'Don't Be Perfect, Just Be Done.' And More Life Lessons From Lauren Graham's Book About Chilling The F Out

In Conclusion, Don't Worry About It is the newest read from the actor formerly known as Lorelai Gilmore.

Lauren Graham, author of the new book In Conclusion Don't Worry About It

Photo, JB Lacroix/WireImage/Getty.

Lauren Graham, the actor better known as Lorelai Gilmore, has just released her third book. In Conclusion, Don’t Worry About It is a 45-page handbook about appreciating what you have, chilling the F out and landing your dream job.

The book, which Graham also illustrated, is an extension of a 2017 commencement speech she delivered to her high school’s graduating class and, as such, reads like a pep talk for the next generation. Despite this, and the fact that the whole thing can be read in under an hour, Graham still serves up some real talk for those of us whose cap-and-gown days have long passed. Here, six pieces of wisdom I picked up.

Lauren Graham's new book, In Conclusion Don't Worry About It

There’s blue sky behind the clouds

“The lows don’t last any longer than the highs do. Like clouds on an overcast day, sometimes we have to face the fact that what happens to us in life isn’t controllable, and if we wait a while, don’t take it personally, and decide to enjoy ourselves anyway, the sky will eventually clear up. It always does. Then, one day, it’ll finally be your turn. After all the hard work and hoping and dreaming, the winner will be you.”

Success does not equal satisfaction

“The truth is, achieving success doesn’t automatically bring you confidence. And coming ahead of [your rival] will only make you feel better for annoying brief moment. Satisfaction is not found in the big achievements. It’s not in the winning. Starring has nothing to do with how big your part is — it’s a state of mind.”

And success looks better from the outside

“Walking onto the re-created set of Lorelai’s house after all those years was one of the biggest thrills of my life. The fun of doing the daily crossword puzzle with my TV children between shots on the set of Parenthood rivaled any awards show I’ve ever attended. The ‘success’ parts of life look good to others, but the best parts are actually the simple, daily experiences. This is true whether you’re an actor or a teacher or a waitress. I know this because I’ve been all three.”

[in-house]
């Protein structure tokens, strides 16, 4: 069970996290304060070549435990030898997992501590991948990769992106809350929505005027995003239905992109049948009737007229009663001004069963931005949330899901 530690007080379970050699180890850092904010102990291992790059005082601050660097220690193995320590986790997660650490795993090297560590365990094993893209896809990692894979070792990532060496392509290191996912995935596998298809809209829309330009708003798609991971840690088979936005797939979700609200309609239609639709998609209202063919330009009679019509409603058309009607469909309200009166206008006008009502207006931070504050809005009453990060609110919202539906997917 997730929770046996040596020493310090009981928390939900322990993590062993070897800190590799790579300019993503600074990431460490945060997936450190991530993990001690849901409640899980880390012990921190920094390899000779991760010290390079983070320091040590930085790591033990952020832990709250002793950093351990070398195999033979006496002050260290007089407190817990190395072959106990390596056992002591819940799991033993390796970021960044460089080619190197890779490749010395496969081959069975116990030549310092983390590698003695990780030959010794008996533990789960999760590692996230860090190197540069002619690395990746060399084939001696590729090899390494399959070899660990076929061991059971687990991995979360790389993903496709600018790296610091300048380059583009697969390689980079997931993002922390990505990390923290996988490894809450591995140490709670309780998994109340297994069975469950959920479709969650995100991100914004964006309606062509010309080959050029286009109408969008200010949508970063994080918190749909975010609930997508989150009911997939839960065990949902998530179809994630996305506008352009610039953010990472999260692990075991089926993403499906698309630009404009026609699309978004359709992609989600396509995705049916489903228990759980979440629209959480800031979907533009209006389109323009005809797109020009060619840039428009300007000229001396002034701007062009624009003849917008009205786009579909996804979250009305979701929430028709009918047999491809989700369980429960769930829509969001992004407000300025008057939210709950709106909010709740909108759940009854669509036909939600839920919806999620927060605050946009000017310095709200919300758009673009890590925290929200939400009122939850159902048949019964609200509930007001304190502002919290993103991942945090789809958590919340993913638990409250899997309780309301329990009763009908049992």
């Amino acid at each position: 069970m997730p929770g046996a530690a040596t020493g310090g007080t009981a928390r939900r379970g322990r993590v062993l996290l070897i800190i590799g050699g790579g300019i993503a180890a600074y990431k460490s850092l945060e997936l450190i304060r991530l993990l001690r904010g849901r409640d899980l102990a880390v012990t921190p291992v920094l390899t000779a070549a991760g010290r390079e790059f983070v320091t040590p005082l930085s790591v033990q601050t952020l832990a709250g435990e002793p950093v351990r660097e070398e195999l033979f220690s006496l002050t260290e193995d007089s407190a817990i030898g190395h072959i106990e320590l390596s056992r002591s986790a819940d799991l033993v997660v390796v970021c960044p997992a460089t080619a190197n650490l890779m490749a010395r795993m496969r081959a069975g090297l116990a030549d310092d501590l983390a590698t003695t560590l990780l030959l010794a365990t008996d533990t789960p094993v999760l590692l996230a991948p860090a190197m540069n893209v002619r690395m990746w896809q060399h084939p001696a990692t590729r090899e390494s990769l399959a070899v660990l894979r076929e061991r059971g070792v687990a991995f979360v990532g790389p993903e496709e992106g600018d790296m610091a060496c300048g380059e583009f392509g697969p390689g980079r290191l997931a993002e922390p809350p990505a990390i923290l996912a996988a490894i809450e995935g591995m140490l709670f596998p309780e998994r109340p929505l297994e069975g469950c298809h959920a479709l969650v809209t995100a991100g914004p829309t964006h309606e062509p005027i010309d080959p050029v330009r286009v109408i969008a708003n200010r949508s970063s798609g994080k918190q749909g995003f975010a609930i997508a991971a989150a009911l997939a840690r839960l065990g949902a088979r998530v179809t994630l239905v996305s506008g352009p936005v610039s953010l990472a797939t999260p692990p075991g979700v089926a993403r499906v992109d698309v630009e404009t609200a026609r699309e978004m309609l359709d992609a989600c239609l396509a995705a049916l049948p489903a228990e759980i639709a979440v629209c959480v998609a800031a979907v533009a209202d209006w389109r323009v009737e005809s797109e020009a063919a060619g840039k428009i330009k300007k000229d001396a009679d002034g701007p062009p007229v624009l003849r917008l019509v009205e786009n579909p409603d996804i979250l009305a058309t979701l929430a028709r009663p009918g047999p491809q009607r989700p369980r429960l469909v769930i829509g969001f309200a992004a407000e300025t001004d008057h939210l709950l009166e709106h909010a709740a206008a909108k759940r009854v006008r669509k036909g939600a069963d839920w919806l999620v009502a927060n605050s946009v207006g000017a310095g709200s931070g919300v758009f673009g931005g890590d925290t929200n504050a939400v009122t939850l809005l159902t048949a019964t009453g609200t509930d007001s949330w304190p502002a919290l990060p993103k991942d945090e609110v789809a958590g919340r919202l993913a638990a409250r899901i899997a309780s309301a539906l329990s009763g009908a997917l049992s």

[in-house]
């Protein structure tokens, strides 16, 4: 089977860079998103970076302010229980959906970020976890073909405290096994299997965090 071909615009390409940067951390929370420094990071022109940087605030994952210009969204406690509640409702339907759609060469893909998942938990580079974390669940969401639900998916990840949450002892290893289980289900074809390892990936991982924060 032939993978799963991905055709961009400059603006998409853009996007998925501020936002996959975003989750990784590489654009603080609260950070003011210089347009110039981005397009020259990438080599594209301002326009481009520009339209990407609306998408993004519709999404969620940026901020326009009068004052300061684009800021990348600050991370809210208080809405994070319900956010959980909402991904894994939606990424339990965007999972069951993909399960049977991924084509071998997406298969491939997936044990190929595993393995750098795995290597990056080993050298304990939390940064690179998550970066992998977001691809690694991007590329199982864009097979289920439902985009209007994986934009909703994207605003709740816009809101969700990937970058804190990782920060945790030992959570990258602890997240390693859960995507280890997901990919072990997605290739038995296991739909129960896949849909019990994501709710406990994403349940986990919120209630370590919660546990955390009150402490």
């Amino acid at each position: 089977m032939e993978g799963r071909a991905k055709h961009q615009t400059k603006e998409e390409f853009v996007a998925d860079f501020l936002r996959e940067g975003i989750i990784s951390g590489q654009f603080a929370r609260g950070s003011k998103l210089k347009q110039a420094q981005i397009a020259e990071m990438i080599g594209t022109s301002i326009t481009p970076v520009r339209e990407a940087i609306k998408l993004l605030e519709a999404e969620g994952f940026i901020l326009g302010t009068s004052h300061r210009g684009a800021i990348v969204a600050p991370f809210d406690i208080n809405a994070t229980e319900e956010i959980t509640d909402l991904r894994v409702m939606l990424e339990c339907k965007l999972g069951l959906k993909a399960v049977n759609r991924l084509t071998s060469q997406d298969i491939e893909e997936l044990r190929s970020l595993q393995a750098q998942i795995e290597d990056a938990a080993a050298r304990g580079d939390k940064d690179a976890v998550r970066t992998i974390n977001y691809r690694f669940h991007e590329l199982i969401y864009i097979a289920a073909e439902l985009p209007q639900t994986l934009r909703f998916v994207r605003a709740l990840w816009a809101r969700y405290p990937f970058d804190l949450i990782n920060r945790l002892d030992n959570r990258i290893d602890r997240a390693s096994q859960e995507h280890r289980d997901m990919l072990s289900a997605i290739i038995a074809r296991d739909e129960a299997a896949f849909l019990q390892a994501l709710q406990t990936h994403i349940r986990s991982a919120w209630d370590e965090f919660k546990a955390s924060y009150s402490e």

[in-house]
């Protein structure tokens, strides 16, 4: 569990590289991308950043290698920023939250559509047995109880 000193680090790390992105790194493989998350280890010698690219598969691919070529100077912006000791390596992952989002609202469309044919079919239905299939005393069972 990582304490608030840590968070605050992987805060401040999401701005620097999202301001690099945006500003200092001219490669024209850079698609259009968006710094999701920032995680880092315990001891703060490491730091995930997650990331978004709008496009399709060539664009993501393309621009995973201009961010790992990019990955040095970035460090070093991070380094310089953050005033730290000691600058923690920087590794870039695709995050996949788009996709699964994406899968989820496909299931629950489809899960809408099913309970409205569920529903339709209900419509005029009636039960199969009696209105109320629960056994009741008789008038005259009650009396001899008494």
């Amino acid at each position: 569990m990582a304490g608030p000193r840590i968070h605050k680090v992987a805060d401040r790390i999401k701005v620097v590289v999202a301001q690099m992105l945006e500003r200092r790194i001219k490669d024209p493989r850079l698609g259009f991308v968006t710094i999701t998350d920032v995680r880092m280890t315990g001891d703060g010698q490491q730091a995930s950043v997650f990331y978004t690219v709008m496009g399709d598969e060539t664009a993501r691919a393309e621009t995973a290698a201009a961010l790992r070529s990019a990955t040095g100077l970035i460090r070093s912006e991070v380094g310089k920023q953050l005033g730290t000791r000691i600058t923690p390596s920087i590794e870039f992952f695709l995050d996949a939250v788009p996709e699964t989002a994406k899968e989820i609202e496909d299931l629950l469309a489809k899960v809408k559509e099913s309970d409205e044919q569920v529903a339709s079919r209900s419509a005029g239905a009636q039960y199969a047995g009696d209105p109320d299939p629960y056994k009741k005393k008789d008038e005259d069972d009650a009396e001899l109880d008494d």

The little things truly do count

“I’ve found progress lives in small and seemingly uneventful accomplishments: the homework you finished, the journal you remembered to write in, the same run you took on the same path as yesterday. These things might not always seem like much, but over time, they add up to something bigger. They become the foundation of your life, building blocks on the way to all those milestone moments.”

Set high expectations for yourself, even when others don’t

“Perform every job as if you’re being well paid, as someone who probably wasn’t paying me well once told me. Which is to say: why not treat yourself now as the success you dream of becoming?”

But sometimes good enough is good enough

“As I like to say: ‘Have no fear of perfection — you’ll never reach it.’ Just kidding, that’s a quote from Salvador Dali. I do however like to tell people, especially regarding writing and deadlines: ‘Don’t be perfect, just be done.’ Which is yet another way of saying: ‘Don’t worry so much.'”